In a piece at Politico this February, Tony Rehagen tells the story of Gurnee, Illinois, which found itself on the SPLC’s “Hate Map” simply because an anonymous user mentioned that the town appeared in the comments section of a shady website.

As Rehagen details, the town’s mayor and city council members had to spend months trying to clear their town’s name and convince the SPLC to remove the town from the “Hate Map.” Gurnee is not alone, Rehagen says, as towns in Colorado, Iowa, Indiana, and more have been shocked to find themselves on the “Hate Map” in recent years.

While lumping in towns and political opponents with militant groups to run up the “Hate Map” total may look good on a fundraising letter (see below), it makes it just about impossible to take the list, or its originator, seriously.

4.      SPLC’s business model is selling fear and hate in order to stockpile cash. And lots of it.

As ADF and others were realizing they’d been removed from AmazonSmile based on their SPLC “Hate Map” listing, the SPLC’s 2017 tax information went public, showing the group ended last year with $477 million in assets.

Founded by Morris Dees, a political operative and member of the Direct Marketing Association’s Hall of Fame, the SPLC’s relationship to poverty is tenuous at best. While the group is heavy on cash—much of it reportedly held in offshore accounts—it produces little other than the “Hate Map” from its multi-million dollar headquarters in Montgomery, Alabama.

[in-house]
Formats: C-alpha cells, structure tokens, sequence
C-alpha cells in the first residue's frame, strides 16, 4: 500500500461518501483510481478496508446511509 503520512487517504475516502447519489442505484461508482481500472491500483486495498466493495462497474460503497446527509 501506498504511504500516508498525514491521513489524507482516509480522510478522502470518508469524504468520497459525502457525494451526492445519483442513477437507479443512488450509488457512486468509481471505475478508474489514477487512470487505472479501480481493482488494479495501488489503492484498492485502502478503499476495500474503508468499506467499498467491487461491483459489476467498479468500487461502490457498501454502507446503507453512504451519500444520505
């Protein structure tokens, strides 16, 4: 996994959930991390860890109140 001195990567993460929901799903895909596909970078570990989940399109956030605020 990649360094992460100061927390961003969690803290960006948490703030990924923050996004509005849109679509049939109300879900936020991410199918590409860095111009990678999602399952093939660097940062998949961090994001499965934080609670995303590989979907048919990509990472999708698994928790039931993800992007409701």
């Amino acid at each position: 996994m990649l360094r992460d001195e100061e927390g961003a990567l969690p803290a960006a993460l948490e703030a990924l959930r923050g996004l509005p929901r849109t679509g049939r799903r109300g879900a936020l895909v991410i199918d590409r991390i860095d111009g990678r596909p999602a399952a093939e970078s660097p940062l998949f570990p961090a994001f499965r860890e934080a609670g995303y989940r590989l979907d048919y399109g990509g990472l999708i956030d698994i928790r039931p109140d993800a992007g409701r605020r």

Dubbed “The Poverty Palace,” the six-story edifice is an enduring symbol of the group’s goal to convert guilt, fear, and opposition into a pile of money.

5.      The SPLC’s labeling comes at the expense of civil discourse.

In the week since it became public that Amazon had acquiesced to the SPLC’s tagging of ADF, the most interesting voice to come to the legal advocacy group’s defense has been Mikey Weinstein, founder and president of the Military Religious Freedom Foundation.

In a two-page open letter to Amazon CEO Jeff Bezos released Monday, Weinstein said that even though he and his group “disagree with ADF’s positions on almost everything in law and policy,” the SPLC had made a mistake in branding ADF as a hate group.

“For years we’ve crossed swords [with ADF] and fought for our respective opposing views,” Weinstein wrote. “But it is one thing to fight for ideals, and it’s another to marginalize and suppress others—even those you vehemently disagree with. And that is what’s happening when ADF is branded a ‘hate’ group and thrown out of the Amazon Smile program.”

In his letter, Weinstein noted that he’d experienced “principled humanity” in his personal interactions with ADF. Weinstein “steadfastly affirm[ed]” ADF staff’s “integrity, compassion, character, empathy, honor, and concern for their fellow humans.”

“I consider them dear friends,” he continued, “and I assure you that I don’t use that term lightly.”

Weinstein then urged Bezos to reconsider his company’s decision to act on the SPLC’s designation.

“The American way is not to impose ‘truth’ by power—be it economic or government—but by free speech, robust debate, and conflict in the courts,” Weinstein wrote. “Though I and MRFF fervently disagree 100% with ADF’s views, I will stand up here and now and respect their fight for conscience, for their understanding of human life, and their commitment to their conception of religious freedom.”

It remains to be seen if Bezos and Amazon will reconsider their move, but Weinstein’s word is right on the money and especially timely in a cultural moment too often defined by name-calling, shouting, and, yes, hate.

Jay Hobbs is deputy director of media communications for Alliance Defending Freedom.